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A cost-effectiveness analysis of condom distribution programmes for the prevention of sexually transmitted infections in England
  1. Susannah Sadler1,2,
  2. Jon Tosh1,
  3. Rebekah Pennington3,
  4. Andrew Rawdin1,
  5. Hazel Squires1,
  6. Carmen Romero4,
  7. Alastair Fischer5,
  8. James Chilcott1
  1. 1 School of Health and Related Research, University of Sheffield, Sheffield, UK
  2. 2 University of Exeter Medical School, University of Exeter, Exeter, UK
  3. 3 Centre for Guidelines, National Institute for Health and Care Excellence, Manchester, UK
  4. 4 Center for Technological Development in Health, National Institute for Science and Technology on Innovation on Neglected Diseases, Rio de Janeiro, Brazil
  5. 5 The Office of Health Economics, London, UK
  1. Correspondence to Susannah Sadler, University of Exeter Medical School, University of Exeter, Exeter, UK; s.e.sadler{at}


Background Prevention of sexually transmitted infection (STI) incidence in England is a high priority, particularly among young people, men who have sex with men (MSM) and black ethnic minorities. An economic evaluation of condom distribution programmes (CDPs) to reduce STI transmission is presented.

Methods An economic model using a Bernoulli process estimated the number of people acquiring an STI as a function of its prevalence, transmission rate, condom use, condom failure rate and number of sexual contacts. Models were developed for young people (13–24 years), black ethnic minorities, MSM and the general English population. Effectiveness evidence came from a recent systematic review. For young people, a CDP was modelled (relative risk for condom use=1.23), along with an exploratory analysis of the impact on unintended pregnancies. For other populations, threshold analyses were used to identify the combination of costs and effect size required to make a programme cost-effective.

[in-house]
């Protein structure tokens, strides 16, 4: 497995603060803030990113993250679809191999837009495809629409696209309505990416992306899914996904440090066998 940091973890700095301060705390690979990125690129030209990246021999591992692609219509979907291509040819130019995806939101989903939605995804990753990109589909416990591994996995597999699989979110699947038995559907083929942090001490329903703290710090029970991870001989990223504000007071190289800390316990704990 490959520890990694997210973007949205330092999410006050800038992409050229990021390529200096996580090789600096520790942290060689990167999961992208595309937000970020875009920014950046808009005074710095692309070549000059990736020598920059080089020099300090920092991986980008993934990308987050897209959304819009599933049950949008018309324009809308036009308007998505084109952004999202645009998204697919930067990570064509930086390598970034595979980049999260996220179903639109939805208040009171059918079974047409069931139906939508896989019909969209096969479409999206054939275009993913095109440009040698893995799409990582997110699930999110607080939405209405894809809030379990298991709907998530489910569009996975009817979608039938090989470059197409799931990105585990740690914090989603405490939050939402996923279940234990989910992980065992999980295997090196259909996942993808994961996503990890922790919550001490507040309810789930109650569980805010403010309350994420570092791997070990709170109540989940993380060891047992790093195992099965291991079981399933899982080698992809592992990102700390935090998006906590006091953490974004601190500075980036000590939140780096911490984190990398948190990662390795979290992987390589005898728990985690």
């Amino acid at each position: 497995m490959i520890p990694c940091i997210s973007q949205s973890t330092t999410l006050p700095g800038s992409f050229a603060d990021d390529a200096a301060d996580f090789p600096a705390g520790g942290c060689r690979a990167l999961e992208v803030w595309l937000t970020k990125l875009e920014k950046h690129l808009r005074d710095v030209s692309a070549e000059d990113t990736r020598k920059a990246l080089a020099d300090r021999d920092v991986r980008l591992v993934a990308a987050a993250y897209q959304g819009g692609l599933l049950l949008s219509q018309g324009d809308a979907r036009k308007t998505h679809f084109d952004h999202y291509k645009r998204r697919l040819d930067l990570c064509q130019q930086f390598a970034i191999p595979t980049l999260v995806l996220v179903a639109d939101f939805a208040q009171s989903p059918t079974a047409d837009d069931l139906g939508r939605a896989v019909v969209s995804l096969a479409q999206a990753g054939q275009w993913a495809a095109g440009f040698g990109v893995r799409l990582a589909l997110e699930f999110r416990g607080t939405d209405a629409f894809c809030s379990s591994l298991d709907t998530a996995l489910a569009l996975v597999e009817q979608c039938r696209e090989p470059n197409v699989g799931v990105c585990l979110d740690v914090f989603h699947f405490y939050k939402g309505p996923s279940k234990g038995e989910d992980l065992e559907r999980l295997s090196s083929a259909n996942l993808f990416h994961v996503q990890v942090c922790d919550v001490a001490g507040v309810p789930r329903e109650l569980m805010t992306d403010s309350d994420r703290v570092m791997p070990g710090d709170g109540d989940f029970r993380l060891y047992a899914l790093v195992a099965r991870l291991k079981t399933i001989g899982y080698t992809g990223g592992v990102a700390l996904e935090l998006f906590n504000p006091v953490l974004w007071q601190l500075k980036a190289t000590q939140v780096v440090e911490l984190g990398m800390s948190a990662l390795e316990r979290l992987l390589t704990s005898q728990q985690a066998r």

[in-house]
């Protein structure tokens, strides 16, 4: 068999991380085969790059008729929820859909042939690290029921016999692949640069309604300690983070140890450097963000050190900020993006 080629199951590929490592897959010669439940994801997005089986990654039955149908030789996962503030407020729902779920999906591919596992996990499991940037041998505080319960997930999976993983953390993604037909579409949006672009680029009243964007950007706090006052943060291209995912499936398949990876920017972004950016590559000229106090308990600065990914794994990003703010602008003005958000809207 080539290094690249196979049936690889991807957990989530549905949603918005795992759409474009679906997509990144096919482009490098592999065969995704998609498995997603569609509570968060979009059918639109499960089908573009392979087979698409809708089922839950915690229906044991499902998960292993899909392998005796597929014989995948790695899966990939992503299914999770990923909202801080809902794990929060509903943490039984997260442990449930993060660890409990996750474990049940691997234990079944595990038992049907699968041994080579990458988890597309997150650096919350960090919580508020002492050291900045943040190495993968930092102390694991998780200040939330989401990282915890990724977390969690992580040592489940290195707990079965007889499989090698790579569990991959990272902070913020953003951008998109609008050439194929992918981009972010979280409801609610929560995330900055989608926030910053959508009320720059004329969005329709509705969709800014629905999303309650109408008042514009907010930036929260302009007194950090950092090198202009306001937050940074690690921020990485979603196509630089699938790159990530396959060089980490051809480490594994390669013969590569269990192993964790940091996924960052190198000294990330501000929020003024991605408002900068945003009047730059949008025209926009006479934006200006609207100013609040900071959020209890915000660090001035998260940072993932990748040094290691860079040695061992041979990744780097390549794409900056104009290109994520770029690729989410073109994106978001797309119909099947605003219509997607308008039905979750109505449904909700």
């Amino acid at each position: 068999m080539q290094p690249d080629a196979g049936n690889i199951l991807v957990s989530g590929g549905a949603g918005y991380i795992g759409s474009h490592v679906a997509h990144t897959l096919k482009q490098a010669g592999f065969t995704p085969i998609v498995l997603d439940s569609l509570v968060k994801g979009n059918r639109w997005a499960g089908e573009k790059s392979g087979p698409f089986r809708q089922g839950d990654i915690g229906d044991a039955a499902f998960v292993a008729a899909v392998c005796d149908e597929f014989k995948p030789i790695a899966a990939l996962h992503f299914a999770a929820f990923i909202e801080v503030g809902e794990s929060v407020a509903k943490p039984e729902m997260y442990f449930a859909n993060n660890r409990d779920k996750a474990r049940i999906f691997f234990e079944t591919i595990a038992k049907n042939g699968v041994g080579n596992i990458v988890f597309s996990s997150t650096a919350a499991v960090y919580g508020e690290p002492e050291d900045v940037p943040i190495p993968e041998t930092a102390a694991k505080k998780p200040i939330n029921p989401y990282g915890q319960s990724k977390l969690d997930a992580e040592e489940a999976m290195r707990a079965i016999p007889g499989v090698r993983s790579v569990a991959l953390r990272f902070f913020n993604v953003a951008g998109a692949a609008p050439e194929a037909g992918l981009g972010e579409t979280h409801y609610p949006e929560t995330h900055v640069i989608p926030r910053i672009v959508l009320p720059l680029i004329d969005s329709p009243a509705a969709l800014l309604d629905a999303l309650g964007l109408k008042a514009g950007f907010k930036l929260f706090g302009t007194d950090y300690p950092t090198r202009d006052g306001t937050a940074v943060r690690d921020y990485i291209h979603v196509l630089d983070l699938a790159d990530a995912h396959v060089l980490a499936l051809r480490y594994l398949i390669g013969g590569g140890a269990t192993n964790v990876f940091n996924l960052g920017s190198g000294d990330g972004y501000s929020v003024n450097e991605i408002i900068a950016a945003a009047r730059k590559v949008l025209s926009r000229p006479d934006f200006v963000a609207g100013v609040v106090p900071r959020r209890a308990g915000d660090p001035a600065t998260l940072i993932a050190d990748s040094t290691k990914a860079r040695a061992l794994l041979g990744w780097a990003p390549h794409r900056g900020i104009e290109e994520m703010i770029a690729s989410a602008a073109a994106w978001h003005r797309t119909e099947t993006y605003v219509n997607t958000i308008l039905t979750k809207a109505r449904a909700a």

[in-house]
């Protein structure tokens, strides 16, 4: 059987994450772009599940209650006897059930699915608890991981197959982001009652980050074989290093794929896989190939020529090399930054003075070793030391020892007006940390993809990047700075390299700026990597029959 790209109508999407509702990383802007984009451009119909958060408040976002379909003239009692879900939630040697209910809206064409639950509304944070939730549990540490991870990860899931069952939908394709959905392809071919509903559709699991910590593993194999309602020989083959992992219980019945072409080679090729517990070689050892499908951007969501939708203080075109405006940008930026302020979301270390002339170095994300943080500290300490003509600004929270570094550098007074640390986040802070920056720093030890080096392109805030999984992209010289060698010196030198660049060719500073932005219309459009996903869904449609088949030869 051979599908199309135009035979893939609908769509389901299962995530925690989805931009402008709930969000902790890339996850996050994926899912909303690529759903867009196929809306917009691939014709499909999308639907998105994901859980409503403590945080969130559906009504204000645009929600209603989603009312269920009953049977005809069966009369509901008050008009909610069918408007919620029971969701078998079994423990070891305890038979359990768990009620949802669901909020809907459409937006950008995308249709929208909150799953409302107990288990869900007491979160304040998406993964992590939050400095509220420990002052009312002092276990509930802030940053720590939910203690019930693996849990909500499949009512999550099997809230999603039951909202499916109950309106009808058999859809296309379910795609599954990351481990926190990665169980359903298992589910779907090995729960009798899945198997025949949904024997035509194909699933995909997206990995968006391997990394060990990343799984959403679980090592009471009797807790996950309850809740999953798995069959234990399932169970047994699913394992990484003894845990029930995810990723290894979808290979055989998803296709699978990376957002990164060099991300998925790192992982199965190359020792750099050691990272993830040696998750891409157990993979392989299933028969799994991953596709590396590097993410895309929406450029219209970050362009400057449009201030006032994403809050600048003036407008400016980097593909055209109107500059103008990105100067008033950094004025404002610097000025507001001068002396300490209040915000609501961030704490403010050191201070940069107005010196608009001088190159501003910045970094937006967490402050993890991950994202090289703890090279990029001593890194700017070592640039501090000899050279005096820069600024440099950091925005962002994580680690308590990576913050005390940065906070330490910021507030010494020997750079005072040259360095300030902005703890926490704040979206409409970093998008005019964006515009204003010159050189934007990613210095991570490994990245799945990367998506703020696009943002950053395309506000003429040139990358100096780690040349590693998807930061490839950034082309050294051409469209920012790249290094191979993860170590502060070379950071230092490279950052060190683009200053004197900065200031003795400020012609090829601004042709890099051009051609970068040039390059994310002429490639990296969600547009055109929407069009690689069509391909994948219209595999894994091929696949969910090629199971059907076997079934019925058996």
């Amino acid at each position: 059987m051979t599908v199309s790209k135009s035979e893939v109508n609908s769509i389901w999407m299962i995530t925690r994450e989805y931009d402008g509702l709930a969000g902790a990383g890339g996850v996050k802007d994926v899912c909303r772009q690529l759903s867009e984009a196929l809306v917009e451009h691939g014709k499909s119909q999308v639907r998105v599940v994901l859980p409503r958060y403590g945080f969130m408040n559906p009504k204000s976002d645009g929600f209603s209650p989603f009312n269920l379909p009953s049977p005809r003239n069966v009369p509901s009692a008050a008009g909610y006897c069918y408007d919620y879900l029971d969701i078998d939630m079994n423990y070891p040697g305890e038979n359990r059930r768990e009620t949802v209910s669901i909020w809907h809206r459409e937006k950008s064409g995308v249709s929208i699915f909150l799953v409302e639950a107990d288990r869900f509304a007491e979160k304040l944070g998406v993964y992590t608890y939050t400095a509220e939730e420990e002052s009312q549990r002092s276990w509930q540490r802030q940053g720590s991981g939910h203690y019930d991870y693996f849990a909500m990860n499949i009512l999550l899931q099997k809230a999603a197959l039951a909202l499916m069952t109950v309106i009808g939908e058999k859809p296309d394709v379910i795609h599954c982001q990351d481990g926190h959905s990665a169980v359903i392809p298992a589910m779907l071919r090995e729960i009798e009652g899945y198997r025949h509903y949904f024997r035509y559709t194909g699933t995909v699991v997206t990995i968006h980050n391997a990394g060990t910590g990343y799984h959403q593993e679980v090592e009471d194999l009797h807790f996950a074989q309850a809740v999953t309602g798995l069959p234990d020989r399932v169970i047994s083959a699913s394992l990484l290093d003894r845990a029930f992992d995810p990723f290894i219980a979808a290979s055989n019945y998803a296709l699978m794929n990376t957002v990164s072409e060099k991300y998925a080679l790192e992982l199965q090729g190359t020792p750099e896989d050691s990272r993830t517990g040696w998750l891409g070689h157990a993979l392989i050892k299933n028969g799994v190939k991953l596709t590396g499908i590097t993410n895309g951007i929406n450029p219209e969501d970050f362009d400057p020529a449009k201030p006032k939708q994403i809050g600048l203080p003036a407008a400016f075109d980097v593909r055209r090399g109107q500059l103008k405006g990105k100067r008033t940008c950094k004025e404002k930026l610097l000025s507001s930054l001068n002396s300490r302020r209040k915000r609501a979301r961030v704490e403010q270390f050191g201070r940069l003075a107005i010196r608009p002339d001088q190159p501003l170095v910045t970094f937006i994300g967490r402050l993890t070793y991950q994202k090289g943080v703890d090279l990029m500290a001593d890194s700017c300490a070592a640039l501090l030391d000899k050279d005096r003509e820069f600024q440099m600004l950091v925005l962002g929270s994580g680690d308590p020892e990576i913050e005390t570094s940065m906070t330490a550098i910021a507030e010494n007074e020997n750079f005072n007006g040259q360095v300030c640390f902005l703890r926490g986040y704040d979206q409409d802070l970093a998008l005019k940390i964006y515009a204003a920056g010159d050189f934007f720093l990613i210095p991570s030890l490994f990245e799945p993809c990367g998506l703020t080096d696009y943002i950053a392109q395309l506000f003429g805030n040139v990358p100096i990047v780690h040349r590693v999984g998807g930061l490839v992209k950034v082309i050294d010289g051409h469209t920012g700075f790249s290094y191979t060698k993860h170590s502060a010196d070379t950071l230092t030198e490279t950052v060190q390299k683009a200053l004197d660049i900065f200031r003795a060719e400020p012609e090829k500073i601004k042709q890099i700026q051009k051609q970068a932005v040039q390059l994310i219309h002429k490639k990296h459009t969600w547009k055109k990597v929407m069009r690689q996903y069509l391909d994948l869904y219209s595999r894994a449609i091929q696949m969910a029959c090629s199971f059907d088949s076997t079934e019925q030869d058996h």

Results The base case predicted that CDP for all young people in England could avert 5123 STI cases per annum, with an incremental cost–effectiveness ratio of £17 411. In addition, it could avert 118 pregnancies and 82 abortions and save £333 000 in associated costs. Schemes for black ethnic minorities and MSM could also be cost-effective even with relatively high costs and small effect sizes.

Conclusion CDPs for young people are likely to be cost-effective or cost-saving. CDPs for other high-risk populations may also be cost-effective if they can increase condom use, since high HIV prevalence in these groups imposes a considerable health and cost burden.

  • Economic evaluation

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  • Contributors SS, JT, HS, AR and JC contributed to model design, parameterisation and generation of outputs. All authors advised on the work and contributed to the production of the manuscript.

  • Funding This work was funded by the UK National Institute forHealth and Care Excellence.

  • Competing interests RP is considered to be a government employee since she works for the National Institute of Health and Care Excellence (NICE), a publicly funded body sponsored by the UK government's Department of Health. Rest of the authors have no competing interests to declare.

  • Provenance and peer review Not commissioned; externally peer reviewed.